The degree of codependency in wives of alcoholics
Codependency was proposed as the conceptual framework to describe the interface between a set of intrapsychic and interactional response pattern in the context of a mutually dependent relationship. A high degree of codependency is assumed to denote a set of intrapsychic and interactional response pattern which is rigidly interrelated. A Codependency Scale comprised of interactional and intrapsychic dimensions was developed to measure the degree of codependency. A group of 27 wives of alcoholics and 45 wives of non-alcoholics were compared to examine if wives of alcoholics scored significantly higher in the Codependency Scale. Family functioning as perceived by the subjects was measured by the Family Assessment Measure-Ill (FAM-III) to provide concurrent measurements of the subjects' functioning at the individual, interactional and the family systems level. it was hypothesised that wives of alcoholics would score higher than wives of non-alcoholics in both the Codependency Scale and the FAM-III. All the hypothese were supported. Interpretation of the present findings, however, was only tentative in view of the small sample size and low reliability of the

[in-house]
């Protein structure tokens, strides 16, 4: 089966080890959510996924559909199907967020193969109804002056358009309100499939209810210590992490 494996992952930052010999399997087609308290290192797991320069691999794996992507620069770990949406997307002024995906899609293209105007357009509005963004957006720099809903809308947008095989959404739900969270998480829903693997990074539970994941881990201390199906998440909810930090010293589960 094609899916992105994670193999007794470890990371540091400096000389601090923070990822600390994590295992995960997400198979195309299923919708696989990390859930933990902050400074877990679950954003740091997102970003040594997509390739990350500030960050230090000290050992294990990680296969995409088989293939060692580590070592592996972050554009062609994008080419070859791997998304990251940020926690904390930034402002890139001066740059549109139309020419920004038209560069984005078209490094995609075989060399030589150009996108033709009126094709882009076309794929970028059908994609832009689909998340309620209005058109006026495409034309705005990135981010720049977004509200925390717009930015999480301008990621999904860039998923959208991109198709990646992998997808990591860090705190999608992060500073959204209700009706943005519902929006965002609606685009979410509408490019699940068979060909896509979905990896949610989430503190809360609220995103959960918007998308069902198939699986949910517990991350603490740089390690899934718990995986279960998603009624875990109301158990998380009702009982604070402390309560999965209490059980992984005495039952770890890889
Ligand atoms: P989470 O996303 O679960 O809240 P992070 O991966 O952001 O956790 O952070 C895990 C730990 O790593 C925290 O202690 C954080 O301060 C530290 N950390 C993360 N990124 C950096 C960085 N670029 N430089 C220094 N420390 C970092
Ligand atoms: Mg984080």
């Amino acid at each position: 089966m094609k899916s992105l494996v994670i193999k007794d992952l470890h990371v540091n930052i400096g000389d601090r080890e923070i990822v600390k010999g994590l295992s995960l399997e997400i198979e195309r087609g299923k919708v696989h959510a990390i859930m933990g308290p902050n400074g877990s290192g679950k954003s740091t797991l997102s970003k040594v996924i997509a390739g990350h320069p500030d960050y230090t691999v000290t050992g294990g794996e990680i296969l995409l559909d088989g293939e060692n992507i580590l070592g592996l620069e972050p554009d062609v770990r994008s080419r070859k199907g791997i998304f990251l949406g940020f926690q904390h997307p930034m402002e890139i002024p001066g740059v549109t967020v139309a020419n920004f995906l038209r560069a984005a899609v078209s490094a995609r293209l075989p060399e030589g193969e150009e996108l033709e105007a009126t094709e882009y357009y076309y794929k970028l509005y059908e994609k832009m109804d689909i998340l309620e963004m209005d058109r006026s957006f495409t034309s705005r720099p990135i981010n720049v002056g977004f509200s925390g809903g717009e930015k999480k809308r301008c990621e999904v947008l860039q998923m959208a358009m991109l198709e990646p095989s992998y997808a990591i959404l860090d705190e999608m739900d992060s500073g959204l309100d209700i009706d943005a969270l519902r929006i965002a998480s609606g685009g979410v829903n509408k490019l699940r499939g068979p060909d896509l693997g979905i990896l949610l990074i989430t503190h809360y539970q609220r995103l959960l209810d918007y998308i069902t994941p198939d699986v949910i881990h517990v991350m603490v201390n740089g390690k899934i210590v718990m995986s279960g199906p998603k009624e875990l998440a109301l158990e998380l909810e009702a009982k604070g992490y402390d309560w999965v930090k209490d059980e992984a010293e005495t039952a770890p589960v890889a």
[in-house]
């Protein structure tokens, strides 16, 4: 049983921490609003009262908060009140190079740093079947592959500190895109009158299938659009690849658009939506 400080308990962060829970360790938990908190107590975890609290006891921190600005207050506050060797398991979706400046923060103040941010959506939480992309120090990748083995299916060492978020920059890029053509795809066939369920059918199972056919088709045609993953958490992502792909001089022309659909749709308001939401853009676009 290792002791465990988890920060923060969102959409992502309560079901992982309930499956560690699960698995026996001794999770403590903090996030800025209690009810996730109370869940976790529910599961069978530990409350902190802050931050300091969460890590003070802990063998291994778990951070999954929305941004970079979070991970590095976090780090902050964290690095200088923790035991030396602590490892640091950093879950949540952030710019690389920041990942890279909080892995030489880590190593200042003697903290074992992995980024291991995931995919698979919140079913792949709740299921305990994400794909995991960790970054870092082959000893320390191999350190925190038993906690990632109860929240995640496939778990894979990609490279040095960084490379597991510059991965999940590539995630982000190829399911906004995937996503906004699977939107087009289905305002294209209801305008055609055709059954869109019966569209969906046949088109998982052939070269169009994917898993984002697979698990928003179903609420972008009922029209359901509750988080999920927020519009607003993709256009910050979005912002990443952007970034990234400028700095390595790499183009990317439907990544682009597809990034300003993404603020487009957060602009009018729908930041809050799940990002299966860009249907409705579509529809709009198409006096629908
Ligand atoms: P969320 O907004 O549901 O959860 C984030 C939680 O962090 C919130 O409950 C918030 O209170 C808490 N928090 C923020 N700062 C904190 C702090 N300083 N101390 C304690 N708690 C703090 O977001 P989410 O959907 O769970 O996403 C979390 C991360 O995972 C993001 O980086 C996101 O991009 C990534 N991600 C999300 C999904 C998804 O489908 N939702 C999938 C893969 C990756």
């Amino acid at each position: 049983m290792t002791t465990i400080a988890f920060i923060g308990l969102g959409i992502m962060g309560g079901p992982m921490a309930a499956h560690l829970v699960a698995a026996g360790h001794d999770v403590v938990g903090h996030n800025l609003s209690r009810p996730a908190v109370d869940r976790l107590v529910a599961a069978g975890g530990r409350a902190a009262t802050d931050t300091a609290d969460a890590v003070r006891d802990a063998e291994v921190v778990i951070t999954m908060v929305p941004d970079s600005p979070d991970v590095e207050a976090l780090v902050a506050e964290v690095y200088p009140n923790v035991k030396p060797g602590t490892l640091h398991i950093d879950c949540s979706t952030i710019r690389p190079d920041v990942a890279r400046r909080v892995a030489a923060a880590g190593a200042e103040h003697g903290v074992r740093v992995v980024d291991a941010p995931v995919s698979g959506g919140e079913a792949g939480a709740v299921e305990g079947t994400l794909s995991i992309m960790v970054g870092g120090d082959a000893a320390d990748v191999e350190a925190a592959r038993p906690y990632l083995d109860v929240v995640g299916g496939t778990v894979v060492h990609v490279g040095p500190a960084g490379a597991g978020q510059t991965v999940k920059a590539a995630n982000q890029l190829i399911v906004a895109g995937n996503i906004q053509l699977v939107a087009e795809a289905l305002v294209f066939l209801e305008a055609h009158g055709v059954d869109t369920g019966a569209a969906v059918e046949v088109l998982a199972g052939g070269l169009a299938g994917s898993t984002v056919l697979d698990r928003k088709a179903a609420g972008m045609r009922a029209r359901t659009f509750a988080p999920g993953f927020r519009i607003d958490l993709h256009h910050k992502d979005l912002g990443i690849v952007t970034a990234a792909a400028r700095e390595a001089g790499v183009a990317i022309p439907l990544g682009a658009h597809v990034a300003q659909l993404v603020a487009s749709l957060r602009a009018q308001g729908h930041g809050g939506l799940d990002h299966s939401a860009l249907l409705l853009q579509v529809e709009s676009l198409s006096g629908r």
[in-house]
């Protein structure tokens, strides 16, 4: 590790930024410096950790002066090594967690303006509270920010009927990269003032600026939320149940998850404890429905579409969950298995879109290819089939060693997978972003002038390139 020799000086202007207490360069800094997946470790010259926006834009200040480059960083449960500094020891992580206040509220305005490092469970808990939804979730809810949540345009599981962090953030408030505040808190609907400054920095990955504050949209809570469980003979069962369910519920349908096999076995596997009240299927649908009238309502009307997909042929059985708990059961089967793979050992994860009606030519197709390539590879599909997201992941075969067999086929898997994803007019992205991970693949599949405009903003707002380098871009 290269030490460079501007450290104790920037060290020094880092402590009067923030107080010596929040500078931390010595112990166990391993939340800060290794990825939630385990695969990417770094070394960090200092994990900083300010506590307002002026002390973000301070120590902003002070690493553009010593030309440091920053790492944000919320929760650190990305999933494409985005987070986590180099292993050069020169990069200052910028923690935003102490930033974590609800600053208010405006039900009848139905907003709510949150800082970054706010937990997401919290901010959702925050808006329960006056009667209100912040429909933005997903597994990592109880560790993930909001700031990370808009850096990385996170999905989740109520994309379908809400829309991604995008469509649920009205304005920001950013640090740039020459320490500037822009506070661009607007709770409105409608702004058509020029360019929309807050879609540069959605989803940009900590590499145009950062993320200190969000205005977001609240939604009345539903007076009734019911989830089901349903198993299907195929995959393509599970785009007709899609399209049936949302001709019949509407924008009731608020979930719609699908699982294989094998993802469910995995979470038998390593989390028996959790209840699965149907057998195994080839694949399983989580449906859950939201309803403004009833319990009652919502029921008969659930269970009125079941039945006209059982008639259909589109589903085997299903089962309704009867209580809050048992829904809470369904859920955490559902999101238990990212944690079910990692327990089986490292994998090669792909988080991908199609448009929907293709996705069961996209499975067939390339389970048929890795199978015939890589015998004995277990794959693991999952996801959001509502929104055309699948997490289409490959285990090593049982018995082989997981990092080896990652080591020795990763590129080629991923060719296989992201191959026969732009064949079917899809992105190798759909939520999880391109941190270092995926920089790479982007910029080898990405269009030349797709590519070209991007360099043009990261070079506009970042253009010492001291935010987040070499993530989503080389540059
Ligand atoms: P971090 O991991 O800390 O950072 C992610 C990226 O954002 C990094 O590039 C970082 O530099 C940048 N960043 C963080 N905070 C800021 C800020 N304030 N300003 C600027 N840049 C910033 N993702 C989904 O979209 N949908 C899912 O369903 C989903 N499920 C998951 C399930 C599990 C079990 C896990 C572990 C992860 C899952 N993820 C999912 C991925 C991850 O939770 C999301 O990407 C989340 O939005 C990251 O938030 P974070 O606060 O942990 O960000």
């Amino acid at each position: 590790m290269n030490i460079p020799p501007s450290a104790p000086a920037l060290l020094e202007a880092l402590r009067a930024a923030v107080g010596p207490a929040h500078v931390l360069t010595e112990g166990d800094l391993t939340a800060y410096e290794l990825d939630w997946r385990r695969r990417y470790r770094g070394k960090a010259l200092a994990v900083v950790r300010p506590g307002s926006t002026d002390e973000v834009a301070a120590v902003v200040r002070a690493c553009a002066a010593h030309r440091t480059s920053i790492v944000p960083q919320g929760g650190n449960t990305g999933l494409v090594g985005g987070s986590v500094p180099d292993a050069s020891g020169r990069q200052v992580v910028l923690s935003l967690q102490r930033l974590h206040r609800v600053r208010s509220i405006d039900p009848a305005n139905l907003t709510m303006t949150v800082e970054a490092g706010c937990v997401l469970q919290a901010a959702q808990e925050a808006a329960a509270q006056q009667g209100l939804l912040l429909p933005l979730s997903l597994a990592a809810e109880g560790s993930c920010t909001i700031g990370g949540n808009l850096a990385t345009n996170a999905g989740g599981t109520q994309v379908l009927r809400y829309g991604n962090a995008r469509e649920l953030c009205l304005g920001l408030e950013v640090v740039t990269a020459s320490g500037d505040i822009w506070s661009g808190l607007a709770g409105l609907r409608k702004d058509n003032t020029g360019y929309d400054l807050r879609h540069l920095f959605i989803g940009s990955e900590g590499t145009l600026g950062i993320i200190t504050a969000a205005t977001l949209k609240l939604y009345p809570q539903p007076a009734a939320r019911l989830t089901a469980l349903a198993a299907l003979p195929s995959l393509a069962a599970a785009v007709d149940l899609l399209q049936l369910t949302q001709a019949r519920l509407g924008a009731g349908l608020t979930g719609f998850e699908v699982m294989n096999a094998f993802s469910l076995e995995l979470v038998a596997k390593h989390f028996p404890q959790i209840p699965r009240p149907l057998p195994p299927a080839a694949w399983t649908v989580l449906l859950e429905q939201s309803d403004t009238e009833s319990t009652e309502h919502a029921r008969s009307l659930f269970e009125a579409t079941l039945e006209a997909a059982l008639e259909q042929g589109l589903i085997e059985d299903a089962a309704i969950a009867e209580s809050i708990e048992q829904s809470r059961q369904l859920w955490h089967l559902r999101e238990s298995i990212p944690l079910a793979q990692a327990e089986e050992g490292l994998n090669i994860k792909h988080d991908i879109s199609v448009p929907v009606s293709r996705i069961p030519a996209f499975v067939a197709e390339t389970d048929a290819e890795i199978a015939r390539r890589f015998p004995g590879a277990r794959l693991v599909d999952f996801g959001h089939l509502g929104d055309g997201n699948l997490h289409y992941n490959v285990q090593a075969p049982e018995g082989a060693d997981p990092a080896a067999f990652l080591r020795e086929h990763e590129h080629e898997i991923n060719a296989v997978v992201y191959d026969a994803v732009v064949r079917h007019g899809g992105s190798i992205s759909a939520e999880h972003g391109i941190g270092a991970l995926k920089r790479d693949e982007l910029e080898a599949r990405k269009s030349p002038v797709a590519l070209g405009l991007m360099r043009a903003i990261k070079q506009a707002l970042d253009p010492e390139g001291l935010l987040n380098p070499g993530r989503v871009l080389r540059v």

Co-dependency Scale, Suggestion was made on ways to improve design for future research on the concept of codependency. Discussion was made on the clinical implication of an integrated approach which addressed the interface between the intrapsychic and interactional processes of functioning.
School:The University of Hong Kong
School Location:China - Hong Kong SAR
Source Type:Master's Thesis
Keywords:alcoholics family relationships alcoholism psychological aspects
Date of Publication:01/01/1989